Grief and Christmas 2015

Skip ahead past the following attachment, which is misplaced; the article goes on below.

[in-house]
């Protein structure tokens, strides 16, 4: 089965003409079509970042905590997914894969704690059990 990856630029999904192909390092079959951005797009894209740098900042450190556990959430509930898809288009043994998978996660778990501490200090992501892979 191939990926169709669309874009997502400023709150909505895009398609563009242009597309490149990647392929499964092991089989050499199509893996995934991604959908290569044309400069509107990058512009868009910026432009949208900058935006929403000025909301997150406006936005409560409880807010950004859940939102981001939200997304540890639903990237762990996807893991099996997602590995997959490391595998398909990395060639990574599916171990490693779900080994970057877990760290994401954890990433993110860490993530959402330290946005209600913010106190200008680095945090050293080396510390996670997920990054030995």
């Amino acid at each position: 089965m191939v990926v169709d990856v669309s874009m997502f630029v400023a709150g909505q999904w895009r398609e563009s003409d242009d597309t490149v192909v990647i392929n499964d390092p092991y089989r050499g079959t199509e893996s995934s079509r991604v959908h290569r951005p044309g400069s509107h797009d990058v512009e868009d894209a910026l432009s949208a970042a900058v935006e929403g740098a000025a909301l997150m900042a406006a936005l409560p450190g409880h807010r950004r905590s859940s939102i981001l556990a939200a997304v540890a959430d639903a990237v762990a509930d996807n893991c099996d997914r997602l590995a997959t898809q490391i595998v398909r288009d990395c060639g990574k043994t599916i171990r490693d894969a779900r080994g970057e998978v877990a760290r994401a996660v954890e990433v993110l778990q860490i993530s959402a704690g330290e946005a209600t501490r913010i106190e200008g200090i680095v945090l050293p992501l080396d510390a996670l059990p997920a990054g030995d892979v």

I love Christmas music, even though it often brings tears.  “I’ll be Home for Christmas” always make me cry, especially now that I know Kirby will never be home for Christmas. She’ll never surprise me, suddenly showing up to startle and delight me.  One of my all time favorite Christmas songs is “Mary Did You Know?”, sung by Kathy Mattea.  The words ask the questions:  “Did you know that your baby boy would some day walk on water… save our sons and daughters… has come to make you new…the child that  you’ve delivered will soon deliver you?  Did you know that your baby boy would give sight to a blind man…calm a storm with his hand…”  as I listen to the song, I am reminded that we do not know what is ahead, we only know what has happened.  Would knowing the future make living today easier or more difficult?  My mother- in -law once told me, “whatever happens today, learn from it, for you will need that knowledge for tomorrow.”  Wise words that I have tried to live by. As we enter this season of giving and gathering, those who are grieving struggle to allow happiness to seep into their experience.  Did we know that one we love would be taken suddenly, too soon, traumatically?  Did we know what that loss would feel like and how it would forever change our lives?  Could we have imagined the energy and support we would need to still live with joy? Whether we celebrate Christmas, Hanukkah, another Religious feast or the coming of the new year…whatever, this is a season where we are supposed to be happy, feel loving, and  give to others.  There are decorations, people are shopping, holiday music is blaring.  Did you know that the grief you have experienced would change how you enter this season? So now the question that needs to be asked is:  now that we know this heartache, how will we allow this grief to shape us?  Will we allow that pain to make us bitter, isolating us from others  or better, connecting to those who love us  (even if they do not fully understand our pain) ?  Can I learn from my grief to be more loving, understanding, forgiving, reaching out to others struggling with the sorrow of loss? I know I chose to decorate our home, make gingerbread houses with grandchildren, laugh, celebrate with family and friends, even though I will cry when I hear the song, “I’ll be home for Christmas”. And I will be forever grateful that I did not know what was ahead but that I have had the love and support to live with what has been. Visit The Empowerment Guide & The Promise and share this post!

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